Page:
waiting for the question

Waiting For The Question

The vital communication difference between a question and a report.

I am sitting in a coffee shop with my friend Susan. She called me distressed half an hour ago asking if we could meet. Once we are settled she leans forward, 
“I think Tom might be getting bored with me,” she says in a thick voice slumping back in her seat, “I see the way he looks at other women.” 

“Are you sure?” I ask.

“Oh yes, I can tell the signs,” she says.

“How long have you been seeing him?” I ask.

“Nine glorious months,” she replies, “It was great at the beginning but now it just seems to have lost something. I don’t know what to do,” then adds, “Men are so fickle.”

“Really? Well, I suppose,” I say, “but you know the way you described what’s happening with Tom is the same way you described your marriage; great at the beginning then losing something.” 

She sits forward in her chair, chin out.  “That’s completely different,” she says, “Frank just doesn’t understand me. Tom, on the other hand, really gets me,” then slumping again, “and now he’s going to dump me.”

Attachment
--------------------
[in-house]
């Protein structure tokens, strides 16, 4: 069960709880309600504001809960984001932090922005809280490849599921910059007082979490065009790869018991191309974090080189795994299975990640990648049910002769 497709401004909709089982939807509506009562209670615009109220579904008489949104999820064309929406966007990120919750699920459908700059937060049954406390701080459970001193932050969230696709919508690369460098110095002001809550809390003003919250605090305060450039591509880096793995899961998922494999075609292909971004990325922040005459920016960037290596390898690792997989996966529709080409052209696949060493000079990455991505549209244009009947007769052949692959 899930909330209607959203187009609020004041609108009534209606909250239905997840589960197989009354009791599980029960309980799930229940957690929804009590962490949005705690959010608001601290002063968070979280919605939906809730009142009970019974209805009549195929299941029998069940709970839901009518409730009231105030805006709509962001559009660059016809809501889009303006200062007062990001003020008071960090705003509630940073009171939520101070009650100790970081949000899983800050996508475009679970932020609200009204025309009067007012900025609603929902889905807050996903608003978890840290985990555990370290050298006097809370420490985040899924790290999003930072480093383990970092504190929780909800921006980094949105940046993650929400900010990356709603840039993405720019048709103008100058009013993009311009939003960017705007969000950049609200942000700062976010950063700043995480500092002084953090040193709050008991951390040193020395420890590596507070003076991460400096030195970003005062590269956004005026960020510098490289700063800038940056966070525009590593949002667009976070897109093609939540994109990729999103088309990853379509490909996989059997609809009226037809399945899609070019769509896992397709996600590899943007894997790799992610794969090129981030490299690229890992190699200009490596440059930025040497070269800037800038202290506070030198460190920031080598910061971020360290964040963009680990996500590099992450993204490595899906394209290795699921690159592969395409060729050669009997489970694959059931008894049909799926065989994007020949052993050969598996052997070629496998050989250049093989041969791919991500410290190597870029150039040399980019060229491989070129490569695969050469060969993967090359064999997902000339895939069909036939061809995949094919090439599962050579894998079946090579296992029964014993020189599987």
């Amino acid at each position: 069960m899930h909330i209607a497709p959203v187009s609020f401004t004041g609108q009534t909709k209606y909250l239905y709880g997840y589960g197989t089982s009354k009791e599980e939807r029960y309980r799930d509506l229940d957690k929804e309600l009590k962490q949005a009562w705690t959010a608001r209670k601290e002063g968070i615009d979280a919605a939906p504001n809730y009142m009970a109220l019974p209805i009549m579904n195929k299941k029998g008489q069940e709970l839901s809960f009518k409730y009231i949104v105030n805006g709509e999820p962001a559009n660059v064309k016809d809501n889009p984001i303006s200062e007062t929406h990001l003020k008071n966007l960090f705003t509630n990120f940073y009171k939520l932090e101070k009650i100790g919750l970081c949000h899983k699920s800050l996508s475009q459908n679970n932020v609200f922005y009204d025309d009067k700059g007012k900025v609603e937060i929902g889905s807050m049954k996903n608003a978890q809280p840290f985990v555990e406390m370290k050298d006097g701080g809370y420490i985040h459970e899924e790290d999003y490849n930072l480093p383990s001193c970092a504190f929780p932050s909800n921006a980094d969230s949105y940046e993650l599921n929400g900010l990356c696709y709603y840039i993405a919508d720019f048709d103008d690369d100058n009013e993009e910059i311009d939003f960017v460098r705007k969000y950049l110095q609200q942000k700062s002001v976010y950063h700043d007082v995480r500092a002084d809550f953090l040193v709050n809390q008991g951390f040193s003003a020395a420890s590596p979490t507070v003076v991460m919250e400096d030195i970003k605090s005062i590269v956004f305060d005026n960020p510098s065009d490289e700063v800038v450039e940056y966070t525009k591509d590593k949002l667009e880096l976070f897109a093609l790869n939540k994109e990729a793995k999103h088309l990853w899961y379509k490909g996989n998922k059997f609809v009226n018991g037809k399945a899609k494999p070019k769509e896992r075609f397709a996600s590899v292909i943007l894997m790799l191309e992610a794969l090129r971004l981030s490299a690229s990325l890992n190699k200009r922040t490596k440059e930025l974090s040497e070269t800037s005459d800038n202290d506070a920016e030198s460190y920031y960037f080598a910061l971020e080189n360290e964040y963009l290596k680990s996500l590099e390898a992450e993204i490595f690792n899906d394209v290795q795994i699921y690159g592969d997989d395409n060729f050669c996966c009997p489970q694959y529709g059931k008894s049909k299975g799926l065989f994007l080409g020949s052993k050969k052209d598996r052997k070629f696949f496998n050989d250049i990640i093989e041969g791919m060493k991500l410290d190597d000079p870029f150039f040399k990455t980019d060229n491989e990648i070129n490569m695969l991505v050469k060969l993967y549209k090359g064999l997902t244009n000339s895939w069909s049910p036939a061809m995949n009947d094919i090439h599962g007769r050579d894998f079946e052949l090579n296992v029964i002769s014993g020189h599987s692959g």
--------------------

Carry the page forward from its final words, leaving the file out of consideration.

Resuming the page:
I have been friends with Susan for a long time and don’t like to see her in distress so I say, “Don’t you think the fact that you have a boyfriend that your husband doesn’t know about is an indication that maybe you have some relationship issues?”

“That’s what I’ve been trying to tell you,” she replies, “Frank doesn’t understand me; relationship issue number one, and Tom really gets me but I think he is getting bored with me so; relationship issue number two.”

“That’s not what I meant,” I say, “As far as I can see these two problems have one thing in common.”

“Go on,” she says leaning forward.

“You,” I say pointing at her, “You are the common element in these two problems. There is a pattern here Susan. Everything is great in the relationship and then suddenly something is lost”

She sits up very straight now, steely-eyed. “I don’t know where you’re getting that from. The ones who have problems here are Tom and Frank, not me. If Frank understood me I wouldn’t need Tom.”
I begin to answer but she keeps going.
“You are just saying that because I’m a woman. If I was a man, you would never say anything like that to me. I’m starting to wonder if you understand me either. It’s not like you are the king of relationships.”

Her words have the desired effect. I am speechless. Before I can regroup she starts to gather her things. 

“This was a mistake,” she says, “I’m not going to sit here and be judged. Anyway, I have to get back to work.”

And just like that, she is gone.


I am walking by a leafy canal with my friend Peter. We have just had a very leisurely lunch. As we walk along, Peter is buoyant and chatty. His phone pings, he looks at the message and blurts out, “For God’s sake! She is relentless.” He thrusts his phone back into his pocket.